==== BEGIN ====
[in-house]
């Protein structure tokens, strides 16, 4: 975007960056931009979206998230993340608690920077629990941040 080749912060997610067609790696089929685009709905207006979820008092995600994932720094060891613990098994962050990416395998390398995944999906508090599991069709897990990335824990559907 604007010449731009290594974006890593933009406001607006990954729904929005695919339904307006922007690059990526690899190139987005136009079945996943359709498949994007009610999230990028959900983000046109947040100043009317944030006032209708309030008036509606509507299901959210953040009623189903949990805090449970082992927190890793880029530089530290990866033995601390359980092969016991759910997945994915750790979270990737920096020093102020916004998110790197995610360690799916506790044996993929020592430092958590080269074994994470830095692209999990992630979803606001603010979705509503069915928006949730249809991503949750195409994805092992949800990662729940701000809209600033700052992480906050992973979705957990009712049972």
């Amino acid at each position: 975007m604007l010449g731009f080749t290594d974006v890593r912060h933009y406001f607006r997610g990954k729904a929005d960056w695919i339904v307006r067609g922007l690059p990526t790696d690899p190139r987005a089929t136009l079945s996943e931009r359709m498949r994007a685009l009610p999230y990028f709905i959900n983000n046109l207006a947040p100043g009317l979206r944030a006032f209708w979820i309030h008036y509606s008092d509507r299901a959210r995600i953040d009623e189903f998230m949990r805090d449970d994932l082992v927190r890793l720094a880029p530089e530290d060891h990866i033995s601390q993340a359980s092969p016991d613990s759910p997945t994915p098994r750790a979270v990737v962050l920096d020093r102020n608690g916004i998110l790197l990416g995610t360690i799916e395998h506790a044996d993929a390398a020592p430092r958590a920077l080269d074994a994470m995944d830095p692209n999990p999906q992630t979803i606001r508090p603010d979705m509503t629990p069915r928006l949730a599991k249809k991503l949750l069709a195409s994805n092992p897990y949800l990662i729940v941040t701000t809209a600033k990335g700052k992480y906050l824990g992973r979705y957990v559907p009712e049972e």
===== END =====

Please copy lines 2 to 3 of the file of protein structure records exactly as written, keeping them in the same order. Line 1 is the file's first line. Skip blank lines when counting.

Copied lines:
């Protein structure tokens, strides 16, 4: 975007960056931009979206998230993340608690920077629990941040 080749912060997610067609790696089929685009709905207006979820008092995600994932720094060891613990098994962050990416395998390398995944999906508090599991069709897990990335824990559907 604007010449731009290594974006890593933009406001607006990954729904929005695919339904307006922007690059990526690899190139987005136009079945996943359709498949994007009610999230990028959900983000046109947040100043009317944030006032209708309030008036509606509507299901959210953040009623189903949990805090449970082992927190890793880029530089530290990866033995601390359980092969016991759910997945994915750790979270990737920096020093102020916004998110790197995610360690799916506790044996993929020592430092958590080269074994994470830095692209999990992630979803606001603010979705509503069915928006949730249809991503949750195409994805092992949800990662729940701000809209600033700052992480906050992973979705957990009712049972």
């Amino acid at each position: 975007m604007l010449g731009f080749t290594d974006v890593r912060h933009y406001f607006r997610g990954k729904a929005d960056w695919i339904v307006r067609g922007l690059p990526t790696d690899p190139r987005a089929t136009l079945s996943e931009r359709m498949r994007a685009l009610p999230y990028f709905i959900n983000n046109l207006a947040p100043g009317l979206r944030a006032f209708w979820i309030h008036y509606s008092d509507r299901a959210r995600i953040d009623e189903f998230m949990r805090d449970d994932l082992v927190r890793l720094a880029p530089e530290d060891h990866i033995s601390q993340a359980s092969p016991d613990s759910p997945t994915p098994r750790a979270v990737v962050l920096d020093r102020n608690g916004i998110l790197l990416g995610t360690i799916e395998h506790a044996d993929a390398a020592p430092r958590a920077l080269d074994a994470m995944d830095p692209n999990p999906q992630t979803i606001r508090p603010d979705m509503t629990p069915r928006l949730a599991k249809k991503l949750l069709a195409s994805n092992p897990y949800l990662i729940v941040t701000t809209a600033k990335g700052k992480y906050l824990g992973r979705y957990v559907p009712e049972e």